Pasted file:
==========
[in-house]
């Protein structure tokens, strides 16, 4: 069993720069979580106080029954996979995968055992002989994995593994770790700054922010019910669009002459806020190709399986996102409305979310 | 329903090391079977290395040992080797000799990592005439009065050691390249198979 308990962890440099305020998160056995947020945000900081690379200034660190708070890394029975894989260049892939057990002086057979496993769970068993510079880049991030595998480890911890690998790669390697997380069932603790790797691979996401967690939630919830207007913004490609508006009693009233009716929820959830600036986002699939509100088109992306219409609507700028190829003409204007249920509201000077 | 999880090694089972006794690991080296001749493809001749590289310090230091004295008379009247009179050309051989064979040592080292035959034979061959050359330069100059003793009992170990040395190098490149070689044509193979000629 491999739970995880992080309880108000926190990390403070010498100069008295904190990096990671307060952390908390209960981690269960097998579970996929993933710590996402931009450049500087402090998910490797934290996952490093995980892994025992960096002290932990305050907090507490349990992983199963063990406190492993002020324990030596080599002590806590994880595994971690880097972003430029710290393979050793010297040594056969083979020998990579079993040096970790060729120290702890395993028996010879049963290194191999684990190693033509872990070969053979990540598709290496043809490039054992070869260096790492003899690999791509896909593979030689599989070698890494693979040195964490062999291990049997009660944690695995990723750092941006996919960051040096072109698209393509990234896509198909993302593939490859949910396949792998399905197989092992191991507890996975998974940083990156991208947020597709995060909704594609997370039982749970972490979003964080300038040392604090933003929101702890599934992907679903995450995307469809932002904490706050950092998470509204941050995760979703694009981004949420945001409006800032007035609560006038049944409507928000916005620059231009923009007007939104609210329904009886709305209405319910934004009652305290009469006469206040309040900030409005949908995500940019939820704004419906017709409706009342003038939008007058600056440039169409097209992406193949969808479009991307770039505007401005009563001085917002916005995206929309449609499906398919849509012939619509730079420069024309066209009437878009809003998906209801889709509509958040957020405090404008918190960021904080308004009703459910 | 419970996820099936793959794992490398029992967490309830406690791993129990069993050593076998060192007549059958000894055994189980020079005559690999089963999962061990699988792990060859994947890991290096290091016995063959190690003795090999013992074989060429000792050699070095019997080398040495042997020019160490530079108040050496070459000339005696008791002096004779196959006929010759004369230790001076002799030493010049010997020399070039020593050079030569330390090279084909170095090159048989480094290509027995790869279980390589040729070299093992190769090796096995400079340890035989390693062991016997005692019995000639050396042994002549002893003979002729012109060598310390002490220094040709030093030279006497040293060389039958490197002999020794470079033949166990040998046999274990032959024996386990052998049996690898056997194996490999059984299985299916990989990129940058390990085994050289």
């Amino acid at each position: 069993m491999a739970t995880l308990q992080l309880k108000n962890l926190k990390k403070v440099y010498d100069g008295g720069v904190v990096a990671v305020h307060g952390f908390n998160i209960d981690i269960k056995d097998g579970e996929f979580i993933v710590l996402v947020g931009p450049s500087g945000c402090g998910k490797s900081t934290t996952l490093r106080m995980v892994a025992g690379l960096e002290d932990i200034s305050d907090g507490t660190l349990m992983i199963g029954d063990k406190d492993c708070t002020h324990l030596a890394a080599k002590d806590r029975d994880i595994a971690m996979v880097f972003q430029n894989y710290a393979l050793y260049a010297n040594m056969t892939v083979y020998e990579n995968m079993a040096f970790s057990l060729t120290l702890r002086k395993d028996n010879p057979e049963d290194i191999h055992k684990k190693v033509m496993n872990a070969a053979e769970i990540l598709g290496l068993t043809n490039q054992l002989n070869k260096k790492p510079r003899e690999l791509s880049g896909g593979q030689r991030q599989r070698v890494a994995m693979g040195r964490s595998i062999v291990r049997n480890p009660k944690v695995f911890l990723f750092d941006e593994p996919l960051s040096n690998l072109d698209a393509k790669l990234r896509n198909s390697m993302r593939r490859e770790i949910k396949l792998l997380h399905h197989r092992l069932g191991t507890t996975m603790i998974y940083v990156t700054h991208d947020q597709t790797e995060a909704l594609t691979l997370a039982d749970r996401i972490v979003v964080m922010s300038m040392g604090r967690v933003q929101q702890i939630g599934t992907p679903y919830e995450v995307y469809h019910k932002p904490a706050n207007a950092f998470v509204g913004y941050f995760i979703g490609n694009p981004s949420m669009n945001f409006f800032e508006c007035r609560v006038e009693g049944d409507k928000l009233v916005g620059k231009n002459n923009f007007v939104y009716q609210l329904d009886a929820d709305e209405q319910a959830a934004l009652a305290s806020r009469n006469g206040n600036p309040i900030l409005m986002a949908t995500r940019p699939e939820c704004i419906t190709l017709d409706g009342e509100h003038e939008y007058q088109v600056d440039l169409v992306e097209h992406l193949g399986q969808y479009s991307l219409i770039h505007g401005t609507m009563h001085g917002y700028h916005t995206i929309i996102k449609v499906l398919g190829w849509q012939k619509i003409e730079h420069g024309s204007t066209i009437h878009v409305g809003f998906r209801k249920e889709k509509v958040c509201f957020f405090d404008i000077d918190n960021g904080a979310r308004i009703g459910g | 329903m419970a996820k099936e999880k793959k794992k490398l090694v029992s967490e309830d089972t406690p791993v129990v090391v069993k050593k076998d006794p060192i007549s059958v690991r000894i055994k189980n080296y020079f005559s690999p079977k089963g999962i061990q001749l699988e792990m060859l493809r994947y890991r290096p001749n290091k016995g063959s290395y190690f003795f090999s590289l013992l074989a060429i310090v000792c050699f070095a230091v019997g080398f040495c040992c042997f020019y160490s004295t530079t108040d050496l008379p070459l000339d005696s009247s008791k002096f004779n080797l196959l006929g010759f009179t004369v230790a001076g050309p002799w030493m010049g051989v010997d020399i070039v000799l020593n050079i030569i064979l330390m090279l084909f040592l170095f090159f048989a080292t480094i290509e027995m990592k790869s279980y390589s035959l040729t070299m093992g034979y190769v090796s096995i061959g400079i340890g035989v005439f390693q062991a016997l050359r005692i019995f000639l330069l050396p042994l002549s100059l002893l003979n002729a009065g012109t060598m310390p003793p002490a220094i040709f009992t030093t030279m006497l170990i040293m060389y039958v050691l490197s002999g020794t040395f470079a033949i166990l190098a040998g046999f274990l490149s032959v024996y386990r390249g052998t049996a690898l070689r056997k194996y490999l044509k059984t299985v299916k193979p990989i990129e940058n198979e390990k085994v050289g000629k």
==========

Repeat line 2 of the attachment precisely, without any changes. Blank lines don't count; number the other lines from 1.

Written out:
């Protein structure tokens, strides 16, 4: 069993720069979580106080029954996979995968055992002989994995593994770790700054922010019910669009002459806020190709399986996102409305979310 | 329903090391079977290395040992080797000799990592005439009065050691390249198979 308990962890440099305020998160056995947020945000900081690379200034660190708070890394029975894989260049892939057990002086057979496993769970068993510079880049991030595998480890911890690998790669390697997380069932603790790797691979996401967690939630919830207007913004490609508006009693009233009716929820959830600036986002699939509100088109992306219409609507700028190829003409204007249920509201000077 | 999880090694089972006794690991080296001749493809001749590289310090230091004295008379009247009179050309051989064979040592080292035959034979061959050359330069100059003793009992170990040395190098490149070689044509193979000629 491999739970995880992080309880108000926190990390403070010498100069008295904190990096990671307060952390908390209960981690269960097998579970996929993933710590996402931009450049500087402090998910490797934290996952490093995980892994025992960096002290932990305050907090507490349990992983199963063990406190492993002020324990030596080599002590806590994880595994971690880097972003430029710290393979050793010297040594056969083979020998990579079993040096970790060729120290702890395993028996010879049963290194191999684990190693033509872990070969053979990540598709290496043809490039054992070869260096790492003899690999791509896909593979030689599989070698890494693979040195964490062999291990049997009660944690695995990723750092941006996919960051040096072109698209393509990234896509198909993302593939490859949910396949792998399905197989092992191991507890996975998974940083990156991208947020597709995060909704594609997370039982749970972490979003964080300038040392604090933003929101702890599934992907679903995450995307469809932002904490706050950092998470509204941050995760979703694009981004949420945001409006800032007035609560006038049944409507928000916005620059231009923009007007939104609210329904009886709305209405319910934004009652305290009469006469206040309040900030409005949908995500940019939820704004419906017709409706009342003038939008007058600056440039169409097209992406193949969808479009991307770039505007401005009563001085917002916005995206929309449609499906398919849509012939619509730079420069024309066209009437878009809003998906209801889709509509958040957020405090404008918190960021904080308004009703459910 | 419970996820099936793959794992490398029992967490309830406690791993129990069993050593076998060192007549059958000894055994189980020079005559690999089963999962061990699988792990060859994947890991290096290091016995063959190690003795090999013992074989060429000792050699070095019997080398040495042997020019160490530079108040050496070459000339005696008791002096004779196959006929010759004369230790001076002799030493010049010997020399070039020593050079030569330390090279084909170095090159048989480094290509027995790869279980390589040729070299093992190769090796096995400079340890035989390693062991016997005692019995000639050396042994002549002893003979002729012109060598310390002490220094040709030093030279006497040293060389039958490197002999020794470079033949166990040998046999274990032959024996386990052998049996690898056997194996490999059984299985299916990989990129940058390990085994050289």